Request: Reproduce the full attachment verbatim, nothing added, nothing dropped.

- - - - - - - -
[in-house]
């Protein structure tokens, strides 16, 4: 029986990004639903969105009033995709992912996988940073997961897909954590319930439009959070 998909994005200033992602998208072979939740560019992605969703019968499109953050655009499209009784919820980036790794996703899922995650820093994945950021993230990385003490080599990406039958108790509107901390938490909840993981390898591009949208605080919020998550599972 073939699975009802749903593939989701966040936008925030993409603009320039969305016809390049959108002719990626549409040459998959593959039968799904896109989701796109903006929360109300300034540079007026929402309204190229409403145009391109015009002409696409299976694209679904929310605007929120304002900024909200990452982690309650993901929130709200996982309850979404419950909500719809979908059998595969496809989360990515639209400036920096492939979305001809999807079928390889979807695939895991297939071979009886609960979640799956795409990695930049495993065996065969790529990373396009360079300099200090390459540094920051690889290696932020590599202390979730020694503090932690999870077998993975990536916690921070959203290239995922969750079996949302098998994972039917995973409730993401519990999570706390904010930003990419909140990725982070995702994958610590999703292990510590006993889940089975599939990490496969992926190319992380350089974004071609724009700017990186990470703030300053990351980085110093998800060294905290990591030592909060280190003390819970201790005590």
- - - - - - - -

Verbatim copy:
[in-house]
């Protein structure tokens, strides 16, 4: 029986990004639903969105009033995709992912996988940073997961897909954590319930439009959070 998909994005200033992602998208072979939740560019992605969703019968499109953050655009499209009784919820980036790794996703899922995650820093994945950021993230990385003490080599990406039958108790509107901390938490909840993981390898591009949208605080919020998550599972 073939699975009802749903593939989701966040936008925030993409603009320039969305016809390049959108002719990626549409040459998959593959039968799904896109989701796109903006929360109300300034540079007026929402309204190229409403145009391109015009002409696409299976694209679904929310605007929120304002900024909200990452982690309650993901929130709200996982309850979404419950909500719809979908059998595969496809989360990515639209400036920096492939979305001809999807079928390889979807695939895991297939071979009886609960979640799956795409990695930049495993065996065969790529990373396009360079300099200090390459540094920051690889290696932020590599202390979730020694503090932690999870077998993975990536916690921070959203290239995922969750079996949302098998994972039917995973409730993401519990999570706390904010930003990419909140990725982070995702994958610590999703292990510590006993889940089975599939990490496969992926190319992380350089974004071609724009700017990186990470703030300053990351980085110093998800060294905290990591030592909060280190003390819970201790005590």